Seasonality Revisited

SEASONALITY REVISITED….A few days ago I argued that much of the recent decrease in violence in Iraq was probably due to normal seasonal factors: violence tends to peak in fall and spring, and drop in winter and summer. I showed this seasonality pictorially via a chart of U.S. troop fatalities, one of the few data series that’s both consistent and available for the entire course of the war.

But troop fatalities are merely a proxy for violence, and an anonymous fellow who goes by the handle Engram argues that if you look directly at civilian death statistics there’s no seasonality at all. Thus, the recent drop in deaths is almost certainly due to the surge.

Now, Engram is pretty seriously invested in a highly distinctive view of the sources of violence in Iraq that I won’t get into here (i.e., insurgency vs. terrorism vs. civil war), and is therefore also pretty invested in demonstrating that the surge is succeeding. Still, numbers are numbers. So what does he have?

The answer is on the right: a chart of civilian casualties since March 2005 that’s taken from ICCC data and modified slightly to remove some artifacts. Engram then fits a 6th order polynomial through the data to demonstrate that there’s no evident seasonality.

Unfortunately, there are several problems with this. The reason I didn’t use this data in the first place is because it’s available for only two and a half years. That’s just not long enough to show seasonality, especially with a noisy data set. Even my original chart, with 4+ years of data, was barely long enough to pick out seasonal differences from the long-term noise of Iraqi violence, and the ICCC data is nearly useless in this regard. It’s simply not going to show much seasonality whether it’s there or not.

There are other problems too. First, there was an enormous secular increase in violence throughout 2006. This increase is so pronounced that it drowns out any local variability in the data when 2006 makes up nearly half your series.

Second, fitting a polynomial to a small data set, even a 6th order polynomial, is going to smooth the data. If there is any seasonality, it’s going to make it harder to see, not easier.

In fact, if you look at the data hidden beneath Engram’s curve, you can see glimmers of seasonality that the curve is hiding. The local peaks are all in spring and fall: May and September of 2005, March and November of 2006, and May of 2007. If I wanted to, I could draw a curve through the data that shows off this seasonality — and in fact I did draw just such a curve. But it’s not worth putting up. It’s just fighting one ad-libbed curve with another ad-libbed curve, and there’s not much point in that. There’s simply not enough data here to draw a conclusion one way or the other.

The seasonality of Iraqi violence has been well known and much discussed for a long time (especially the fall peak), and the 4+ years of troop fatality data bear that out. After all, why would troop fatalities show seasonal variation unless there were also some seasonal variation in the broader violence levels? In the end, I think the data suggests that (a) violence in Iraq follows a modest seasonal pattern, (b) violence rose dramatically throughout 2006 and then began to drop before the surge began, and (c) fatality levels this summer were down only mildly compared to earlier in the year — and probably not down at all when you take seasonality into account. Bottom line: Violence is as bad as it’s ever been, sectarian cleansing is proceeding at a murderous pace, Kirkuk and Basra are both timebombs, refugees are fleeing the country at staggering rates, the Iraqi infrastructure is in ruins, and the surge just doesn’t seem to be having much of an effect outside of a small number of handpicked neighborhoods in Baghdad. What’s more, it’s having no effect on the political situation, which continues to be a sectarian disaster.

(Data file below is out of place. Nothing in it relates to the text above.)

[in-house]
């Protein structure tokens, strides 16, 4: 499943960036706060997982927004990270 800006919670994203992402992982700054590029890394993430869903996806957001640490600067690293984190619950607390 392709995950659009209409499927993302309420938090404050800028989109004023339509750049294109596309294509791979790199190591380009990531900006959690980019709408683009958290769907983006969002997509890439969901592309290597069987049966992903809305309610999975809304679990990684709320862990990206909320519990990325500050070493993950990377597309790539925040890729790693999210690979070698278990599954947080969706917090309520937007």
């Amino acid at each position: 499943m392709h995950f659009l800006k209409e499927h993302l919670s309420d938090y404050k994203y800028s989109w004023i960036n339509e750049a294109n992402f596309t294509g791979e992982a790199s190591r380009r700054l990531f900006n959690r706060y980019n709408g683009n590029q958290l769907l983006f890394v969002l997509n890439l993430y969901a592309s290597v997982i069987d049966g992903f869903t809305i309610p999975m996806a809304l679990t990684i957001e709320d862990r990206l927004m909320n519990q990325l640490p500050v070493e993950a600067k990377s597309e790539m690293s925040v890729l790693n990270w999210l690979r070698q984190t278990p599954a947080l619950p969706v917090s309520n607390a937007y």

I’ll end with two related points. First, no matter how many different ways you look at the civilian casualty numbers, what you’re going to see is a huge increase in violence during 2006 followed by a slow decrease. That’s just all there is. If you want to argue that the surge is responsible, you can do that, but since the decrease began in December of last year that requires some pretty creative torturing of the data. Or maybe the decrease is due to seasonality. Or the Anbar Awakening. Or something else. But no matter what you do, you’ve basically got one observation (violence rose through November 2006 and then started to decrease) and that’s it.

Second, and ironically, the ICCC data gives the lie to the primary pro-surge talking point these days: namely that violence is down 75% from its peak. It’s actually down by only a fraction of that amount, and the data is even more discouraging if you pick a more appropriate starting point. In February, just before the surge began, there were 1,529 civilian fatalities. In the past couple of months we’ve averaged….1,528 fatalities per month.

And what about the latest talking point, namely that what we really ought to be paying attention to is the single month of August, which was awesome? Aside from the fact that this doesn’t really seem to be true (and the military data to the contrary seems to be very heavily massaged), you’re in pretty desperate straits when you have to hang your entire case for continuing a failed policy on equivocal data from a single month. It’s no way to run a war.

POSTSCRIPT: I know, I know, I know. I keep saying I’m not going to obsess over casualty stats anymore. I feel like Michael Corleone in Godfather III. What can I say?

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